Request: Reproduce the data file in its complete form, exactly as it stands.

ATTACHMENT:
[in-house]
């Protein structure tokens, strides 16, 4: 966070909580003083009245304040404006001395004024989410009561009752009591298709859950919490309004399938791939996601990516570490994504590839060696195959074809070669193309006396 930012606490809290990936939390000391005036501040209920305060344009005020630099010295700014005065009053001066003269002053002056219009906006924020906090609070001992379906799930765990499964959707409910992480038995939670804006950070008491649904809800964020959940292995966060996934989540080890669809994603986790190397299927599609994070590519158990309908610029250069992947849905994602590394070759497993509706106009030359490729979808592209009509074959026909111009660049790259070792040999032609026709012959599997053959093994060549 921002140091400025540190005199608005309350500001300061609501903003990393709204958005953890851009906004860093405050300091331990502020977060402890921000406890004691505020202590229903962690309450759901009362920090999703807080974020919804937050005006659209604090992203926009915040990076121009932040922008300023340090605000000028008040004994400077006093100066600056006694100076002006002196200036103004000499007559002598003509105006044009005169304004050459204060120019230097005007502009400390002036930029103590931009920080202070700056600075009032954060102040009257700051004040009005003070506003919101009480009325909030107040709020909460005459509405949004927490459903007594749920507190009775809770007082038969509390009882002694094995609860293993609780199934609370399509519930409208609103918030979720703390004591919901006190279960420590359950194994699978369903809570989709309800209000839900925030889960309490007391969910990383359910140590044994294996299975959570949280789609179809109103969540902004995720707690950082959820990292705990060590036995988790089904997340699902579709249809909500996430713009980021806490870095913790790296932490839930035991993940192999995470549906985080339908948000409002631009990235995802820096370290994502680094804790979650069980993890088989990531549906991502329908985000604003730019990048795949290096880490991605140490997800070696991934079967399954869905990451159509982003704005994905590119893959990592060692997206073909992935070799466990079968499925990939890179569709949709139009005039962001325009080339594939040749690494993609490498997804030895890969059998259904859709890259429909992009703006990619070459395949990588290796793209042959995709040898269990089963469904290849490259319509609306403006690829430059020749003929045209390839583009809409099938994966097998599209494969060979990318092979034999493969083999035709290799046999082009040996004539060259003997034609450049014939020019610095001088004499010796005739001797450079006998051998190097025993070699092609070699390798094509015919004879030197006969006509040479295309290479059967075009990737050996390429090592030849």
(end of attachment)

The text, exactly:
[in-house]
């Protein structure tokens, strides 16, 4: 966070909580003083009245304040404006001395004024989410009561009752009591298709859950919490309004399938791939996601990516570490994504590839060696195959074809070669193309006396 930012606490809290990936939390000391005036501040209920305060344009005020630099010295700014005065009053001066003269002053002056219009906006924020906090609070001992379906799930765990499964959707409910992480038995939670804006950070008491649904809800964020959940292995966060996934989540080890669809994603986790190397299927599609994070590519158990309908610029250069992947849905994602590394070759497993509706106009030359490729979808592209009509074959026909111009660049790259070792040999032609026709012959599997053959093994060549 921002140091400025540190005199608005309350500001300061609501903003990393709204958005953890851009906004860093405050300091331990502020977060402890921000406890004691505020202590229903962690309450759901009362920090999703807080974020919804937050005006659209604090992203926009915040990076121009932040922008300023340090605000000028008040004994400077006093100066600056006694100076002006002196200036103004000499007559002598003509105006044009005169304004050459204060120019230097005007502009400390002036930029103590931009920080202070700056600075009032954060102040009257700051004040009005003070506003919101009480009325909030107040709020909460005459509405949004927490459903007594749920507190009775809770007082038969509390009882002694094995609860293993609780199934609370399509519930409208609103918030979720703390004591919901006190279960420590359950194994699978369903809570989709309800209000839900925030889960309490007391969910990383359910140590044994294996299975959570949280789609179809109103969540902004995720707690950082959820990292705990060590036995988790089904997340699902579709249809909500996430713009980021806490870095913790790296932490839930035991993940192999995470549906985080339908948000409002631009990235995802820096370290994502680094804790979650069980993890088989990531549906991502329908985000604003730019990048795949290096880490991605140490997800070696991934079967399954869905990451159509982003704005994905590119893959990592060692997206073909992935070799466990079968499925990939890179569709949709139009005039962001325009080339594939040749690494993609490498997804030895890969059998259904859709890259429909992009703006990619070459395949990588290796793209042959995709040898269990089963469904290849490259319509609306403006690829430059020749003929045209390839583009809409099938994966097998599209494969060979990318092979034999493969083999035709290799046999082009040996004539060259003997034609450049014939020019610095001088004499010796005739001797450079006998051998190097025993070699092609070699390798094509015919004879030197006969006509040479295309290479059967075009990737050996390429090592030849």